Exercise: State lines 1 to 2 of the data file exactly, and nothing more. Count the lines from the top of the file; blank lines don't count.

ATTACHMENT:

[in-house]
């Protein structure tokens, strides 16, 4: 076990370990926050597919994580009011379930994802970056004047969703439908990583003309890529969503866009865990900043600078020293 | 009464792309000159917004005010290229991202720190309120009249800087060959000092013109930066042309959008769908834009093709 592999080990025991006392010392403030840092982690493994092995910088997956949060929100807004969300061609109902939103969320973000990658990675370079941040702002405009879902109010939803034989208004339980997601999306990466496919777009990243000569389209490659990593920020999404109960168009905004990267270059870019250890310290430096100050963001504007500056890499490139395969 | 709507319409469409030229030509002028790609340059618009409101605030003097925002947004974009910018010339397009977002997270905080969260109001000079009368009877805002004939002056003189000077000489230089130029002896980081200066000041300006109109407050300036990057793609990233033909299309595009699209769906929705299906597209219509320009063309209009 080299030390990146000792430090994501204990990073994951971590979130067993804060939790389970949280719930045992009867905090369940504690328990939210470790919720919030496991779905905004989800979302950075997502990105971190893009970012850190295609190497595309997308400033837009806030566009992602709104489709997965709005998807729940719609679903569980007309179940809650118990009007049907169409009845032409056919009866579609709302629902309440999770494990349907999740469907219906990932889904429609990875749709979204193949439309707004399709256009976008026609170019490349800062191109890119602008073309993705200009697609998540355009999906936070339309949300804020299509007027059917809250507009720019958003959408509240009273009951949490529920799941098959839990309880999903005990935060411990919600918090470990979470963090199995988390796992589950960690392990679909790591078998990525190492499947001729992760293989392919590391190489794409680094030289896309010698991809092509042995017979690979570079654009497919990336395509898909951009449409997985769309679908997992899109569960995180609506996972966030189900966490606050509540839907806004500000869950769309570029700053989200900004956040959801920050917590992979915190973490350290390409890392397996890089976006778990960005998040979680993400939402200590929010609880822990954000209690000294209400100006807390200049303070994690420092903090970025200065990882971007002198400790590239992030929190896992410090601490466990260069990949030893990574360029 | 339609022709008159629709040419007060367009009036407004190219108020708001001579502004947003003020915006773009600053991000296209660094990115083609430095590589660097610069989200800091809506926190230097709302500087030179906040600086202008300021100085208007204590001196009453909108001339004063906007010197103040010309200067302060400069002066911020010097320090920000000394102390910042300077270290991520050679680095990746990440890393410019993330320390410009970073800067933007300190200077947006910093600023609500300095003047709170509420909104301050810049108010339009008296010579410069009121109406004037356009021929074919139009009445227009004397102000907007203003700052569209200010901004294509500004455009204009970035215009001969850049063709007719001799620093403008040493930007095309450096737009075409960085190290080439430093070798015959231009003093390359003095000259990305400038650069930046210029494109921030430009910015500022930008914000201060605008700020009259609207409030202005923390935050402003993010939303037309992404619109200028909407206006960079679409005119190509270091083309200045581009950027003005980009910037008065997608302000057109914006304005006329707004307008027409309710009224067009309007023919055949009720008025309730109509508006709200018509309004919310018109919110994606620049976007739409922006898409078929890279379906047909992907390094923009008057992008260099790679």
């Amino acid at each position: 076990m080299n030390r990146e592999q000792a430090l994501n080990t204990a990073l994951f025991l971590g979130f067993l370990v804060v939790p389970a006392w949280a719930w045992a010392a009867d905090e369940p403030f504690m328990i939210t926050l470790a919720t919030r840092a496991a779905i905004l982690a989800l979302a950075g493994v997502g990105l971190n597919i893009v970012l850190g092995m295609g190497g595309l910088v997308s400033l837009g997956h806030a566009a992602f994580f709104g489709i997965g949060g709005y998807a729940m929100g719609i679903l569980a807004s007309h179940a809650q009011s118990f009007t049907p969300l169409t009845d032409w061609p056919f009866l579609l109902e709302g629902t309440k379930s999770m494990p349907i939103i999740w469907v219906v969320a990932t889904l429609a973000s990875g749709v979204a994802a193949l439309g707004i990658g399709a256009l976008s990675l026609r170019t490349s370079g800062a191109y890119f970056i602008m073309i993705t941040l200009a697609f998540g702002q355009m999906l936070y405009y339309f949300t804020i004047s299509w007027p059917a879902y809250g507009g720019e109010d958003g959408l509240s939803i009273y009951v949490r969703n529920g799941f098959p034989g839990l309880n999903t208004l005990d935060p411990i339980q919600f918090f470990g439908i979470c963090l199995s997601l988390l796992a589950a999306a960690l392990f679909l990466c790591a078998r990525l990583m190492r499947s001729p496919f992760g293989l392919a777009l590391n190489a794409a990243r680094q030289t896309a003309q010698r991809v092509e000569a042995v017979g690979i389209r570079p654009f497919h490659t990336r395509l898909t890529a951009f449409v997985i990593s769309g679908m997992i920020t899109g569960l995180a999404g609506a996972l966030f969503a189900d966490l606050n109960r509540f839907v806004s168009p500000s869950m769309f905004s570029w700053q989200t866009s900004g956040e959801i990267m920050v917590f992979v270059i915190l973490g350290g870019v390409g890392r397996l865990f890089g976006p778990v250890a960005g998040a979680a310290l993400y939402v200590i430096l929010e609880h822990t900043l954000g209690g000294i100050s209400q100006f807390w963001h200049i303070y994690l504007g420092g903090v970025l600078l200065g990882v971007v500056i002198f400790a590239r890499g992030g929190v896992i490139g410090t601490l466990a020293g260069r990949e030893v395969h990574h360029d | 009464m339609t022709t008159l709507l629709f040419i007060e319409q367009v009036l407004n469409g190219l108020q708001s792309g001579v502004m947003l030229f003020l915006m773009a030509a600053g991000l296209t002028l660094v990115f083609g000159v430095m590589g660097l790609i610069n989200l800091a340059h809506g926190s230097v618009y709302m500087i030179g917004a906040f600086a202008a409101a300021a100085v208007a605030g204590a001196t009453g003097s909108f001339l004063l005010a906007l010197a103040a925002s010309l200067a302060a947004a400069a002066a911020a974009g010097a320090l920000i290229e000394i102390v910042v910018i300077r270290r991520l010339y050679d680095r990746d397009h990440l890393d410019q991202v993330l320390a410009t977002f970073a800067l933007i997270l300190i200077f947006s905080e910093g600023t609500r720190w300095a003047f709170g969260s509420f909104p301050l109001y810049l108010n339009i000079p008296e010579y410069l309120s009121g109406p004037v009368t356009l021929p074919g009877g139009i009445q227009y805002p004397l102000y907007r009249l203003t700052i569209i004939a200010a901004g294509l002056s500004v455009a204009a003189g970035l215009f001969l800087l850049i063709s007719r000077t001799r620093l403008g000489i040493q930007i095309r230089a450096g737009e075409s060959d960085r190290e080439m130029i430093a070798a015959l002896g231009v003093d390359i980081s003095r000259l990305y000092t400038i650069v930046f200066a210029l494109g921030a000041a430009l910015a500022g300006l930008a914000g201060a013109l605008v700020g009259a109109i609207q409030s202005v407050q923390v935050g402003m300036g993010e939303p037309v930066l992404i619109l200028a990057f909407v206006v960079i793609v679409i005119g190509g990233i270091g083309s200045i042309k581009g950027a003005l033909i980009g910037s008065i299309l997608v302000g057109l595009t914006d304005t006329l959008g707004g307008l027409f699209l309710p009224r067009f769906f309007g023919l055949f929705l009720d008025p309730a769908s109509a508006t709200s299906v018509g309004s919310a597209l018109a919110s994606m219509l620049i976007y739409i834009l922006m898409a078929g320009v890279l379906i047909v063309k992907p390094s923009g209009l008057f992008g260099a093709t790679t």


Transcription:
[in-house]
């Protein structure tokens, strides 16, 4: 076990370990926050597919994580009011379930994802970056004047969703439908990583003309890529969503866009865990900043600078020293 | 009464792309000159917004005010290229991202720190309120009249800087060959000092013109930066042309959008769908834009093709 592999080990025991006392010392403030840092982690493994092995910088997956949060929100807004969300061609109902939103969320973000990658990675370079941040702002405009879902109010939803034989208004339980997601999306990466496919777009990243000569389209490659990593920020999404109960168009905004990267270059870019250890310290430096100050963001504007500056890499490139395969 | 709507319409469409030229030509002028790609340059618009409101605030003097925002947004974009910018010339397009977002997270905080969260109001000079009368009877805002004939002056003189000077000489230089130029002896980081200066000041300006109109407050300036990057793609990233033909299309595009699209769906929705299906597209219509320009063309209009 080299030390990146000792430090994501204990990073994951971590979130067993804060939790389970949280719930045992009867905090369940504690328990939210470790919720919030496991779905905004989800979302950075997502990105971190893009970012850190295609190497595309997308400033837009806030566009992602709104489709997965709005998807729940719609679903569980007309179940809650118990009007049907169409009845032409056919009866579609709302629902309440999770494990349907999740469907219906990932889904429609990875749709979204193949439309707004399709256009976008026609170019490349800062191109890119602008073309993705200009697609998540355009999906936070339309949300804020299509007027059917809250507009720019958003959408509240009273009951949490529920799941098959839990309880999903005990935060411990919600918090470990979470963090199995988390796992589950960690392990679909790591078998990525190492499947001729992760293989392919590391190489794409680094030289896309010698991809092509042995017979690979570079654009497919990336395509898909951009449409997985769309679908997992899109569960995180609506996972966030189900966490606050509540839907806004500000869950769309570029700053989200900004956040959801920050917590992979915190973490350290390409890392397996890089976006778990960005998040979680993400939402200590929010609880822990954000209690000294209400100006807390200049303070994690420092903090970025200065990882971007002198400790590239992030929190896992410090601490466990260069990949030893990574360029 | 339609022709008159629709040419007060367009009036407004190219108020708001001579502004947003003020915006773009600053991000296209660094990115083609430095590589660097610069989200800091809506926190230097709302500087030179906040600086202008300021100085208007204590001196009453909108001339004063906007010197103040010309200067302060400069002066911020010097320090920000000394102390910042300077270290991520050679680095990746990440890393410019993330320390410009970073800067933007300190200077947006910093600023609500300095003047709170509420909104301050810049108010339009008296010579410069009121109406004037356009021929074919139009009445227009004397102000907007203003700052569209200010901004294509500004455009204009970035215009001969850049063709007719001799620093403008040493930007095309450096737009075409960085190290080439430093070798015959231009003093390359003095000259990305400038650069930046210029494109921030430009910015500022930008914000201060605008700020009259609207409030202005923390935050402003993010939303037309992404619109200028909407206006960079679409005119190509270091083309200045581009950027003005980009910037008065997608302000057109914006304005006329707004307008027409309710009224067009309007023919055949009720008025309730109509508006709200018509309004919310018109919110994606620049976007739409922006898409078929890279379906047909992907390094923009008057992008260099790679």